Back on the road, we stopped by Playa Reqezon where two of our friends walked on the submerged sandbar to the little island. They said at the deepest point (up to your belly button) they saw swarms of stingrays scurrying over the sandbar at their feet to escape the small bay before the sandbar cut it off from the sea again.
Back in town, we went to Domingos for a steak dinner. Before I even got to dinner the scallops caught up to me. And kept catching up to me all night long and into the next morning. So either they weren’t as fresh as we thought, or they were and I might be a bit more sensitive than others (nobody else got sick the entire trip).
Before our last tour a fellow traveler gave me some magic pills that turned the valve off inside my stomach. Our last tour took our entire group to Isla Coronado, where a “bathroom” exists, but in name only. Any clamming up my system was still doing cemented when I took a look at the facilities (more or less open-air pit on stilts).
Underwater the fish too clammed up. Or left altogether. Unlike the last two days, the word about Coronado escaped and the beach was crammed with boats and people. There were more people on the island now than fish. The coral followed the same pattern as the rest of the islands, turning to dust and the majority of the fish disappearing with it.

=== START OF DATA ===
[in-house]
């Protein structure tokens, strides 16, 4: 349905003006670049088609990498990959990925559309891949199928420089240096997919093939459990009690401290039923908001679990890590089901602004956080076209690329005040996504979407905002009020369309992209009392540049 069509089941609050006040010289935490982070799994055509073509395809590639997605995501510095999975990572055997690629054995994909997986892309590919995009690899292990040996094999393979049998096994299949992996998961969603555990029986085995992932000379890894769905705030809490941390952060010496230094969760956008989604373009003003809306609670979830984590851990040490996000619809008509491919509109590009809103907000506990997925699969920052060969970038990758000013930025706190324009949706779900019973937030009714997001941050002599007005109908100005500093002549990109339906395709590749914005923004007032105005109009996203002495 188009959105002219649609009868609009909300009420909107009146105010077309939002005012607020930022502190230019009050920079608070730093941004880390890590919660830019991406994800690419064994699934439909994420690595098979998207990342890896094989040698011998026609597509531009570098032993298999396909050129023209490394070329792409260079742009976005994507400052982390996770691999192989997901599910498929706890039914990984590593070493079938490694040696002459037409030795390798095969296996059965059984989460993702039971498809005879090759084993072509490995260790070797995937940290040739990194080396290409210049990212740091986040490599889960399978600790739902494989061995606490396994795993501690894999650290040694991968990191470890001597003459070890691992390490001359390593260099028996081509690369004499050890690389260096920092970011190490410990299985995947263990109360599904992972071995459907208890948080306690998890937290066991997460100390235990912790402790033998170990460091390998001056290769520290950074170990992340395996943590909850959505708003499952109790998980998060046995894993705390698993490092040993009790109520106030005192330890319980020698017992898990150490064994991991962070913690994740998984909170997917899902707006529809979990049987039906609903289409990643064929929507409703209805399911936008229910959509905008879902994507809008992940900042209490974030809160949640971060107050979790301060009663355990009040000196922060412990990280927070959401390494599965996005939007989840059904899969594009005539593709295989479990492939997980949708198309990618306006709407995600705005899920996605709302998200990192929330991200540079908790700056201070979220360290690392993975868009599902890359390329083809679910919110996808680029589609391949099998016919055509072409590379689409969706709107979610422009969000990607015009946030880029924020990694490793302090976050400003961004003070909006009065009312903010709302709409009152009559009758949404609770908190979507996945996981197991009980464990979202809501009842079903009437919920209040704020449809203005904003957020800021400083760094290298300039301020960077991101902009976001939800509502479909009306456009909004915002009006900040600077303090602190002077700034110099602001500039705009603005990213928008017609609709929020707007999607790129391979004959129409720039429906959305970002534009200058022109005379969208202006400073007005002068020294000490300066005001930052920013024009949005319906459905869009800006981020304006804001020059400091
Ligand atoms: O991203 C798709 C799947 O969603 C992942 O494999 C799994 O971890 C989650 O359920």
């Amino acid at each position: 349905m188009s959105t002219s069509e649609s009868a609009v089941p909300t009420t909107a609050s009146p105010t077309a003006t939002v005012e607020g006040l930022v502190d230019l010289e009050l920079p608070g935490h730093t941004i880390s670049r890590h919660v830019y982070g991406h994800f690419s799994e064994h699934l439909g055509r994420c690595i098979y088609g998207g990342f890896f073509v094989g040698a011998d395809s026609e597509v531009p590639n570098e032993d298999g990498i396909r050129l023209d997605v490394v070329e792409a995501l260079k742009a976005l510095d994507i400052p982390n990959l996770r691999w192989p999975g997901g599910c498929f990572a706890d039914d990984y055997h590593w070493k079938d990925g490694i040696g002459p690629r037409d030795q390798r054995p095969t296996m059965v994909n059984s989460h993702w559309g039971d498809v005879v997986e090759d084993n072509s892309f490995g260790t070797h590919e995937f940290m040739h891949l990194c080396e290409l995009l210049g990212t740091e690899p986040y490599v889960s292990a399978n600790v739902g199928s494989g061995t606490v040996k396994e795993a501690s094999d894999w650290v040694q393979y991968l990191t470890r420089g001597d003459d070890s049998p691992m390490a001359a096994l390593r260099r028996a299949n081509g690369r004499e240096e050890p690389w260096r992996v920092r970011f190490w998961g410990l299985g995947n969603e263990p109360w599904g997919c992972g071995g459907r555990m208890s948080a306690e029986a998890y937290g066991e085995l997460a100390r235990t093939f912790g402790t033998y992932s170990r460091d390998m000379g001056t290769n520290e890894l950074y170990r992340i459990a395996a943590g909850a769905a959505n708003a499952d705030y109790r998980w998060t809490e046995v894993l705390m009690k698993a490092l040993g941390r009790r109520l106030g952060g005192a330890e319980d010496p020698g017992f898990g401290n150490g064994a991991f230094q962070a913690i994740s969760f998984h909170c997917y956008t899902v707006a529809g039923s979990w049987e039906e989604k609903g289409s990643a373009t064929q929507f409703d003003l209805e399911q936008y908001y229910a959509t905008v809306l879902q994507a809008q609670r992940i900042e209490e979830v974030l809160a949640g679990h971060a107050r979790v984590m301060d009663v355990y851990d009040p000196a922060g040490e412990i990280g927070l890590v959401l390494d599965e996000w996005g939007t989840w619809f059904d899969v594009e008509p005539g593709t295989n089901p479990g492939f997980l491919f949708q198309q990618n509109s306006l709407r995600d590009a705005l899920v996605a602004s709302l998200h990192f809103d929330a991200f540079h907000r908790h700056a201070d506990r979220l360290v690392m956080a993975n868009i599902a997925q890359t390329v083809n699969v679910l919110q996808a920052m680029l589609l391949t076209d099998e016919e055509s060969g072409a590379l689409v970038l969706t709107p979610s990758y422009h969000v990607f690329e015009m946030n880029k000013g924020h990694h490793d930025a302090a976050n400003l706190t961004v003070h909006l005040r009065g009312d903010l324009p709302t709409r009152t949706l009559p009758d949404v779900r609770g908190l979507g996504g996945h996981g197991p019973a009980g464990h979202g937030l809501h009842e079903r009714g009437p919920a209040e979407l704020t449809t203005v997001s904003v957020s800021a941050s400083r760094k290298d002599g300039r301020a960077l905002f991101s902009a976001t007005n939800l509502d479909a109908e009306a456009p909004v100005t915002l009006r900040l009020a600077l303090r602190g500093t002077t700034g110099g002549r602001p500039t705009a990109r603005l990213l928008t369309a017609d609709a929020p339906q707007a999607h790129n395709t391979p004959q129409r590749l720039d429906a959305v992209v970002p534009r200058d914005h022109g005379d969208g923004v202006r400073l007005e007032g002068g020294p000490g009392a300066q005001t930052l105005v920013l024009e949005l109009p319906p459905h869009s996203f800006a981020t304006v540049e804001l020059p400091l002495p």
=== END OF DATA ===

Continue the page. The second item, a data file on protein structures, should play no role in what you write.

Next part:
Despite this, my friends claimed to see a moray eel out there and even an octopus (I cannot tell you how insanely jealous this made me, my desire to see an octopus in the wild is only slightly weaker than my want to swim with whale sharks!). And, more importantly, they all seemed to enjoy themselves. One friend entering the extremely calm, shallow water to snorkel with her husband for the first time. As luck would have it, at that very moment, the coronet fish (or what I call coronet fish, anyway) returned.
On our way back to Loreto (another first for me) we saw a small pod of manta rays leaping repeatedly from the water. Back on dry land, our group splintered again, four of us going to dinner and the other three going to fish (I think).
The next morning the group of four got up a little early to slip down to Loreto Bay, where the other three had gone instead of joining us in Santispac on Saturday. The accommodations at the Bay were much more luxurious than our hotel, and the brown sand beach very calm and shallow. We walked on the volcanic rocks a bit further out into the bay and saw one of the few places where plants haven’t totally blanched yet.
After a while we headed back to the hotel to pack for our flight, stopping at a small (really great) taco shop for lunch called El Rey Del Taco. It was only outside that I noticed they served Cabeza tacos, darn! (that’s often the softest fattiest juiciest meat you can get from an authentic taco stand) Now I’ll have to go back next year just to get the Cabeza taco!
Our flight was delayed slightly when three drunk men were kicked off the aircraft for swapping seats, staying in the lavatory, and making the captain feel “unsafe.” We never received a clearer explanation. We came home to overcast weather in Los Angeles, very strange for that time of year, and urging most of us to start planning our return to the quiet (super cheap) little beach town next year.